You want to write. You have an impulse, an idea, a story. You sit down. You start. It feels marvelous. It's pouring out of you! You're so happy. You can't stop. You let it out, all of it. You're in the middle of a glorious flow, inspiration, whatever. You keep going. Then it gets slower. Hey, no biggie, you're a trooper, you will work through it. It gets slower still. You start chewing on your pen (or chewing on your fingers, or on you cat's tail, or on a bottle of vodka). You sort of forgot how your story started, so you go back and reread the beginning. Or you organize it on cards, or on cats, or you use Scrivener or sticky Post-It notes or whatever method, but the problem now is that you want to change things. You're tempted to edit. However your writing process looks, you get to that fenland point. That sticky sucky place where someone poured molasses over your machinery and you shake a fist at the sky and wonder where the hell your inspiration went and what the hell you're supposed to do now. We've all been there. I've been there.
OH MY GOD, AM I BLOCKED???
Well, yes and no. Some people do call this writer's block, other people call it the middle-of-the-book drag (I actually don't know what people call it, making shit up on the fly). What it is, though, is very simple. It's none of the things you think (unless, of course, you know what I'm talking about, so then, SHHH!!!). It's very very simple. Oh, as soon as I tell you, you will want to shoot me! Don't shoot me! Don't shoot me! I want to live! To write books! To read books! Anyway. Here is what happens. Actually, this happens to both experienced and inexperienced writers.
YOU DON'T KNOW WHAT YOU WANT TO SAY.
That's the beast. Get it? It's horrible, terrible. The only difference between those who wrote 20 novels and those whose wrote 2, is those who wrote 20 know how to get out of this. They know it's part of work, part of writing work. But newbies? Newbies freak out! Ahhh! On no! What do I do! How do I move on! If I thought I'd give you an answer, you can go somewhere else now and get drunk on cognac. Or pet some hedgehogs. They're soft and fluffy. Or go shoot your TV. Out of a pistol. Really makes you feel better. Seriously. Listen. There is no solution to this except to keep writing. But. Here is the light at the end of the tunnel.
THE WAY TO GET OUT OF BEING STUCK IS TO KNOW WHAT YOU WANT TO WRITE.
Ah! That's it! How simple. Yeah, right. It isn't. If it was that simple, everyone would've been writing books by the bookcases, by the whole libraries. The good part in this is... are you ready? The more you write, the more you read, the more you will know exactly what you want to say. There are different levels to it. Let's examine them one by one.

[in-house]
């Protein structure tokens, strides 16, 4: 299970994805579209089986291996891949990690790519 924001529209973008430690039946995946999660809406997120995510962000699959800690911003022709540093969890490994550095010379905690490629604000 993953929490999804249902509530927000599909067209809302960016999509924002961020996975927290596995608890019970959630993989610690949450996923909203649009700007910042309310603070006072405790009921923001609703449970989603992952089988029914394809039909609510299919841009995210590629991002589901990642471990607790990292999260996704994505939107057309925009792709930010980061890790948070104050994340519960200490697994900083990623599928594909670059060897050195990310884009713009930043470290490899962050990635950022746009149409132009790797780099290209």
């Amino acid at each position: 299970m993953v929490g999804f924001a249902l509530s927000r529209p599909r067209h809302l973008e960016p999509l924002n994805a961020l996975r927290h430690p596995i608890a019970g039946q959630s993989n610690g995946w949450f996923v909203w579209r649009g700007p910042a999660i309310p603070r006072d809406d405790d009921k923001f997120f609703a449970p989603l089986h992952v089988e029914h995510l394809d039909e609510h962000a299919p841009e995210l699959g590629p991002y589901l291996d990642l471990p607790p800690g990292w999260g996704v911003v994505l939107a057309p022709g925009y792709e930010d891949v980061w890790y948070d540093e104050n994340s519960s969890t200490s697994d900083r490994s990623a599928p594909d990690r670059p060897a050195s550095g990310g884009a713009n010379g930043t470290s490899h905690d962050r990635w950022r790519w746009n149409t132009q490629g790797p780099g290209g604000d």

Vocabulary. How bit is your vocabulary? Do you know what words really mean? Those you put down on paper? I recently started checking such simple words as "devour" and "tremble". I noticed I use them a lot. I now pay close attention to specific words I use, because the nuances of their meanings can steer what I want to say one way or another. There is a history behind each word, a culture, a million of subtleties. I can't ignore them. Neither should you. As writers, it's our job to know exactly what we want to write, and then write it. So. How to build your vocabulary? Forget about Thesaurus. Thesaurus is a cheat. Read. When you come across a new word, write it down, in context, a whole phrase. Try to grasp the meaning from this, without looking it up, then look it up and read about the word. Make a list of them, and use them. Keep adding to the list, and keep deleting from the list the words you learned, to keep the list fresh. Okay, fine. FINE. I get lazy too. I confess. I use Thesaurus once in a while. So, its okay. Just don't indulge in it.
This is the fabric of your story, the threads that are woven into one whole. What are you trying to say with your sentences? If you were to pick one sentence at random from your book (or manuscript, or draft, or whatever), that sentence should be able to stand on its own. Do a little exercise. Pick one sentence at random and write it on a piece of paper, smack in the middle. Read it. Does it make sense? Do you know what it says? Are you sure? Does it stand on its own? If it doesn't, it needs to be rewritten. Now imagine that your book is FULL of these little bastards. They shape it. This idea that the book carries some divine enlightenment that will hit you be end of reading it is bullshit. You should be able to open up any book on any page and read any sentence and marvel at it and love it. Because that is what keeps your reader reading, the sentences! You don't want your reader to put your book down. Well then, make sure every sentence is saying exactly what you want it to say. I know, it's tough. Only by writing a whole lot of them will you learn.